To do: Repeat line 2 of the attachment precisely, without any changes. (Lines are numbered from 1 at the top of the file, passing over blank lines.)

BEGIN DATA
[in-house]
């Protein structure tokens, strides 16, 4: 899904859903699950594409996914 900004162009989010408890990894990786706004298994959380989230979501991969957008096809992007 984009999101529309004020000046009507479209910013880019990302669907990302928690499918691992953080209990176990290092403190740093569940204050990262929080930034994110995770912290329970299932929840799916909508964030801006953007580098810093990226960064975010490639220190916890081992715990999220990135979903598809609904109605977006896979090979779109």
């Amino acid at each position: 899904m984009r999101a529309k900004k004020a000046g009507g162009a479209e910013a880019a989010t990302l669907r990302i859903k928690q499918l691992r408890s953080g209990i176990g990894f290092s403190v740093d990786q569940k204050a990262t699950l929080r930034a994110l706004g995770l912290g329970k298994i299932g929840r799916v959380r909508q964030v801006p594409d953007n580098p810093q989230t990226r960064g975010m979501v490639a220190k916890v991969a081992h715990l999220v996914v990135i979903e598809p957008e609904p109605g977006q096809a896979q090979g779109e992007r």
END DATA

């Protein structure tokens, strides 16, 4: 899904859903699950594409996914 900004162009989010408890990894990786706004298994959380989230979501991969957008096809992007 984009999101529309004020000046009507479209910013880019990302669907990302928690499918691992953080209990176990290092403190740093569940204050990262929080930034994110995770912290329970299932929840799916909508964030801006953007580098810093990226960064975010490639220190916890081992715990999220990135979903598809609904109605977006896979090979779109």